In a statement on November 22, journalist Sandhya Menon said, “The [#MeToo] movement has always been about having a space and a voice to talk about sexual harassment that mostly was hitherto talked about between ourselves. It was never about a trial on Twitter.” Even if some people may have tried to misuse the movement through false representations, she said, #MeToo is still meant for justice to be done.
Menon was among the many women who facilitated the #MeToo campaign last year by speaking out on behalf of other women who wanted to share their sexual harassment stories anonymously. Menon and other facilitators claimed that they attempted to verify women’s allegations as much as possible before publicly naming the men they had accused.
After Chakraborty’s allegations against women last week, #MeToo naysayers have questioned the verification process of the campaign’s facilitators and accused them of being biased against men by allegedly believing all the women.
“But the point of the movement was never to believe women just because they are women,” Menon told Scroll.in. “The point was to take sexual harassment complaints seriously enough to investigate them instead of dismissing them.”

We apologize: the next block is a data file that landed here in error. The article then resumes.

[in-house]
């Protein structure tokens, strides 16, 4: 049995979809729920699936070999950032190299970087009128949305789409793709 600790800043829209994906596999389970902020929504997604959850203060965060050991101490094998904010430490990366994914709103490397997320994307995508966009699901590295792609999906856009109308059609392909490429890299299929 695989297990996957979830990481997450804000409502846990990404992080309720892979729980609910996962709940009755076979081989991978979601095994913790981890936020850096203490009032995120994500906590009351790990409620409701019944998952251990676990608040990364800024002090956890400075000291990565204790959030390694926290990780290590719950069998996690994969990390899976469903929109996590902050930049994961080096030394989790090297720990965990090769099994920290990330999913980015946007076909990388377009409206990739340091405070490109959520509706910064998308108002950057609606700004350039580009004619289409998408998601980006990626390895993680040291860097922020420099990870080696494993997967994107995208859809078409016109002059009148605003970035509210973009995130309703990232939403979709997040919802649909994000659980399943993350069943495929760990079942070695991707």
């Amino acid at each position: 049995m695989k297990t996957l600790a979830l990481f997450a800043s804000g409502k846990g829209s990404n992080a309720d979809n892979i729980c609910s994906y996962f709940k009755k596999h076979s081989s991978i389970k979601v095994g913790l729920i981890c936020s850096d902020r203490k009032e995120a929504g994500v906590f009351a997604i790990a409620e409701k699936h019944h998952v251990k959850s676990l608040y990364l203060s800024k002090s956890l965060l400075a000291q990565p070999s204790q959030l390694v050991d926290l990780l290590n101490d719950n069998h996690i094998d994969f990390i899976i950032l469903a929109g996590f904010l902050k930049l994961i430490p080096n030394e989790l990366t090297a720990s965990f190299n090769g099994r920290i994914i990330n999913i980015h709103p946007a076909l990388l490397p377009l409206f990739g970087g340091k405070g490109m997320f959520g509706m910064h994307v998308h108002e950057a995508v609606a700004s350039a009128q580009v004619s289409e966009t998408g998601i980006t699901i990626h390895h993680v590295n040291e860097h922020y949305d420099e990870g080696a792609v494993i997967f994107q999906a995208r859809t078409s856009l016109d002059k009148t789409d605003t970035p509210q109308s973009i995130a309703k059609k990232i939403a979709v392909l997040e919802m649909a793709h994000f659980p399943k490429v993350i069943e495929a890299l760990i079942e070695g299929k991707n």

Rutuja Shinde, a feminist lawyer who provides free legal services to survivors of sexual harassment, emphasised that the Chakraborty-Kukreja controversy cannot truly hinder #MeToo even if it may seem like a setback. “This movement is not led by one person or group and is bigger than an individual case,” said Shinde. “The movement was created for victims of sexual harassment to reclaim their agency. It has started a dialogue about sexual harassment. It is important to see the movement in the broader context and not derail the conversation.”
Journalist Rituparna Chatterjee, another #MeToo facilitator, said she is tired of women constantly being scrutinised and questioned for speaking out about sexual harassment. “It is as if women and those helping them are on trial just for wanting safe spaces to work in,” she said. “Women have taken such a long time to reach this point, and the moment something goes wrong, we are immediately asked how it affects the movement.”
Chatterjee pointed out that an initiative like #MeToo will take more than one generation to bear fruit, but the fact that women have collectively spoken out and normalised the conversation on sexual violence is itself a big step.
Time for due process?
Menon, too, pointed out the positive impact of #MeToo by referring to anecdotes she has heard about changes in the workspace. “Based on conversations I have had with working professionals, I believe that more women are now having conversations about sexual harassment with their colleagues, and are open to making formal complaints about it,” she said.